The Rise of Western Power

In this second edition of The Rise of Western Power, Jonathan Daly retains the broad sweep of his introduction to the history of Western civilization as well as introducing new material into every chapter, enhancing the book's global coverage and engaging with the latest historical debates. Daly charts the West's achievements – representative government, the free enterprise system, modern science, and the rule of law as well as its misdeeds – two World Wars, the Holocaust, imperialistic domination, and the Atlantic slave trade. Taking us through a series of revolutions, he explores the contributions of other cultures and civilizations to the West's emergence, weaving in historical, geographical, and cultural factors. The new edition also contains more material on themes such as the environment and gender, and additional coverage of India, China and the Islamic world. Daly's engaging narrative is accompanied by timelines, maps and further reading suggestions, along with a companion website featuring study questions, over 100 primary sources and 60 historical maps to enable further study.

The Princeton Guide to Historical Research

The Princeton Guide to Historical Research provides students, scholars, and professionals with the skills they need to practice the historian's craft in the digital age, while never losing sight of the fundamental values and techniques that have defined historical scholarship for centuries. Zachary Schrag begins by explaining how to ask good questions and then guides readers step-by-step through all phases of historical research, from narrowing a topic and locating sources to taking notes, crafting a narrative, and connecting one's work to existing scholarship. He shows how researchers extract knowledge from the widest range of sources, such as government documents, newspapers, unpublished manuscripts, images, interviews, and datasets. He demonstrates how to use archives and libraries, read sources critically, present claims supported by evidence, tell compelling stories, and much more.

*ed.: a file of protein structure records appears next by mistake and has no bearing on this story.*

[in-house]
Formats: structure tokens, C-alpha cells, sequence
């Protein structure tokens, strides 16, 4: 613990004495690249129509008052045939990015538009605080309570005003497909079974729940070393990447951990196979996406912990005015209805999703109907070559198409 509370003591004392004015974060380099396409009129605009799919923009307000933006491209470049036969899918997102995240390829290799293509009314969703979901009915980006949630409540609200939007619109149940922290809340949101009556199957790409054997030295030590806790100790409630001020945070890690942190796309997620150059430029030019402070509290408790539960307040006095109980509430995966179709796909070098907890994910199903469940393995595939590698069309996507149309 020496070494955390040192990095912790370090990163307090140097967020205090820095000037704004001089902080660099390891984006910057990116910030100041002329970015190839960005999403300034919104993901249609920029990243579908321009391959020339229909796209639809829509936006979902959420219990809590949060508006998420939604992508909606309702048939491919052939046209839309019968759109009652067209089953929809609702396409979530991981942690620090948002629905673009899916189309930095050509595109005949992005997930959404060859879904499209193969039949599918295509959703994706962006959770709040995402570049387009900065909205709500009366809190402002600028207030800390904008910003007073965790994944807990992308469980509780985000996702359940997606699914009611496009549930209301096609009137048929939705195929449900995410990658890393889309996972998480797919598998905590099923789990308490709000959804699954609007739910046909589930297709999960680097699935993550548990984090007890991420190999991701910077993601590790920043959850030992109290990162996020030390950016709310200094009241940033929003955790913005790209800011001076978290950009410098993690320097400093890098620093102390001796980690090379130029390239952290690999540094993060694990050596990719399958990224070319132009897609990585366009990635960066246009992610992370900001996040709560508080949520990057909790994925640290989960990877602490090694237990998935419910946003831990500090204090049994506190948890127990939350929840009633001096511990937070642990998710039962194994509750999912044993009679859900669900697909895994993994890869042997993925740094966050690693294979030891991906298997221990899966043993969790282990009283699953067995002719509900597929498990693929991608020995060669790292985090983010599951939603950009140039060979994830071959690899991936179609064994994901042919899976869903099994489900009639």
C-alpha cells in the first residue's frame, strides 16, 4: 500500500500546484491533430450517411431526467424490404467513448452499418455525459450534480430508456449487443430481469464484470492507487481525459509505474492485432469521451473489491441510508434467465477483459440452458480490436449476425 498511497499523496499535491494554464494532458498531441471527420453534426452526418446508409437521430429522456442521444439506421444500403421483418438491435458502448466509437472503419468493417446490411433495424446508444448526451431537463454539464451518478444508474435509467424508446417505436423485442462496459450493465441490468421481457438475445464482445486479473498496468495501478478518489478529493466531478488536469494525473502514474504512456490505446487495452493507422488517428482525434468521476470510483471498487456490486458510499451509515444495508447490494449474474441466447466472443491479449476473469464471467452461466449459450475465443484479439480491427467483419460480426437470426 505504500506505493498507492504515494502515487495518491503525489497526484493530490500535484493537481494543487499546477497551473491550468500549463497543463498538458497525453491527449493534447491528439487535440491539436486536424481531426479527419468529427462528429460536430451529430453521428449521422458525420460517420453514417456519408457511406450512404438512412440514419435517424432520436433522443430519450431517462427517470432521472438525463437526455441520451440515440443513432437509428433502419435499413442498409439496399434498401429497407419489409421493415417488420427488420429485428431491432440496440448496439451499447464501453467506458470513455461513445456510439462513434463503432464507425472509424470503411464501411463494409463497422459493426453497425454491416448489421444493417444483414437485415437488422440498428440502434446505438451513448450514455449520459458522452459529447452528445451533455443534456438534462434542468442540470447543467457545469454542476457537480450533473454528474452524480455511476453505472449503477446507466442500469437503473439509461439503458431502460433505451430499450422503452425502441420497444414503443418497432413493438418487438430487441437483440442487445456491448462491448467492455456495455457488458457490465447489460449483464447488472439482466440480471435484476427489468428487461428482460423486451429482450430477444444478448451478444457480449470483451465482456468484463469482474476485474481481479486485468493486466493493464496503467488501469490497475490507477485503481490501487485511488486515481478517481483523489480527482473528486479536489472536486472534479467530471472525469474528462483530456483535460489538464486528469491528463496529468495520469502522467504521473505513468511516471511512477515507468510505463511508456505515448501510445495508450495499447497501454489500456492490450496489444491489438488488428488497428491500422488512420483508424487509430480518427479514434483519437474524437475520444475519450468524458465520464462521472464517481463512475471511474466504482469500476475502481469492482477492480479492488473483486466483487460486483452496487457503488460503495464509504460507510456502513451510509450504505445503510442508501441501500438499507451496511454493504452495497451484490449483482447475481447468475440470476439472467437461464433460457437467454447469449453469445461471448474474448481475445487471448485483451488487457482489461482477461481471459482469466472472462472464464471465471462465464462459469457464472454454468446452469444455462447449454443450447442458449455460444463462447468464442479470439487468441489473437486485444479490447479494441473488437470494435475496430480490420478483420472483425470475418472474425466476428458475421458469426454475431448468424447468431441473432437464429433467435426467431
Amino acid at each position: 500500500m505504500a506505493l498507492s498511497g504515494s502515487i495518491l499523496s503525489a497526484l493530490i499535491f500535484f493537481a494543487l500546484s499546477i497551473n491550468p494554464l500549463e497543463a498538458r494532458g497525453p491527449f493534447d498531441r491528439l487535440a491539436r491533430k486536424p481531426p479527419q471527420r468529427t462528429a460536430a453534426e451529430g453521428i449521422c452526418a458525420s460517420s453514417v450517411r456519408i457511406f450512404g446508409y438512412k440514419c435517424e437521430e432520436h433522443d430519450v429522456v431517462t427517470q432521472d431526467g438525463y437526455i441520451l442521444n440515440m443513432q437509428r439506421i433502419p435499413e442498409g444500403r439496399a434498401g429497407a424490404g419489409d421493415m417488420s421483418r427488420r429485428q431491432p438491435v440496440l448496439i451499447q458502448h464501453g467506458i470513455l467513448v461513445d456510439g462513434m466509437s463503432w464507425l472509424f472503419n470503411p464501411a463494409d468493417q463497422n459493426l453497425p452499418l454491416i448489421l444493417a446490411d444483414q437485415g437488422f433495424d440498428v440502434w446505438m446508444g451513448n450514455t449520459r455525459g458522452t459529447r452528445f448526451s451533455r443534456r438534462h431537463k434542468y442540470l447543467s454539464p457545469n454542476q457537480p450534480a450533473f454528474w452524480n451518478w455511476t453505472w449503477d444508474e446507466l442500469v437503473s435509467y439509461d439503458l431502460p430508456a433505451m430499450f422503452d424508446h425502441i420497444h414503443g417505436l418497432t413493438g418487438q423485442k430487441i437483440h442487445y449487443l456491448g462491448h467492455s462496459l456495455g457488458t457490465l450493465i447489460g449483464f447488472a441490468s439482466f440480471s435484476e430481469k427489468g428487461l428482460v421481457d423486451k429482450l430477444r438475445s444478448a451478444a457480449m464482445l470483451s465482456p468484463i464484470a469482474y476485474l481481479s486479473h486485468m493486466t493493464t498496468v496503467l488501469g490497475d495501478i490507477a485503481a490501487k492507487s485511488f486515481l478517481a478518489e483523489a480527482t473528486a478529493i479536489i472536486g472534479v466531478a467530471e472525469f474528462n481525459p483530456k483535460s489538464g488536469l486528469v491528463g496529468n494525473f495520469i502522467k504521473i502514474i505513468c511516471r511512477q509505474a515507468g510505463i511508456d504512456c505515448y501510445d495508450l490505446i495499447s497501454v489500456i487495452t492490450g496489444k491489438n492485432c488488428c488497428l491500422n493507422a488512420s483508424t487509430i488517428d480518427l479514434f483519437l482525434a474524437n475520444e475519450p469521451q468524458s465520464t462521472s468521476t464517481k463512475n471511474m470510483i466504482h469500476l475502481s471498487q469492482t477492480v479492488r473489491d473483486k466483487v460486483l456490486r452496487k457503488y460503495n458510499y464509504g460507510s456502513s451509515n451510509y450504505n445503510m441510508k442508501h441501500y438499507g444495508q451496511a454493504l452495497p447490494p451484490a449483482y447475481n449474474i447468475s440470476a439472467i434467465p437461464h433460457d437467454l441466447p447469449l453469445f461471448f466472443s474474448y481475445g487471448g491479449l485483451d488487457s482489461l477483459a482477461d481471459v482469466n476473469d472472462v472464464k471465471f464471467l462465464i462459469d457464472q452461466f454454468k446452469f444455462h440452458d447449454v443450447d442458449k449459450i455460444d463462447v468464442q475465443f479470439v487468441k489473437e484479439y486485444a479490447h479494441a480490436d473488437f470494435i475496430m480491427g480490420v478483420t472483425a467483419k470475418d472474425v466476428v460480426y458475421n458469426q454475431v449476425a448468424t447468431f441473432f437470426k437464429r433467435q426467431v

The Horde

An epic history of the Mongols as we have never seen them — not just conquerors but also city builders, diplomats, and supple economic thinkers who constructed one of the most influential empires in history. The Mongols are widely known for one thing: conquest. In the first comprehensive history of the Horde, the western portion of the Mongol empire that arose after the death of Chinggis Khan, Marie Favereau shows that the accomplishments of the Mongols extended far beyond war. For three hundred years, the Horde was no less a force in global development than Rome had been. It left behind a profound legacy in Europe, Russia, Central Asia, and the Middle East, palpable to this day. Favereau takes us inside one of the most powerful sources of cross-border integration in world history. The Horde was the central node in the Eurasian commercial boom of the thirteenth and fourteenth centuries and was a conduit for exchanges across thousands of miles. Its unique political regime — a complex power-sharing arrangement among the khan and the nobility — rewarded skillful administrators and diplomats and fostered an economic order that was mobile, organized, and innovative. From its capital at Sarai on the lower Volga River, the Horde provided a governance model for Russia, influenced social practice and state structure across Islamic cultures, disseminated sophisticated theories about the natural world, and introduced novel ideas of religious tolerance. The Horde is the eloquent, ambitious, and definitive portrait of an empire little understood and too readily dismissed. Challenging conceptions of nomads as peripheral to history, Favereau makes clear that we live in a world inherited from the Mongol moment.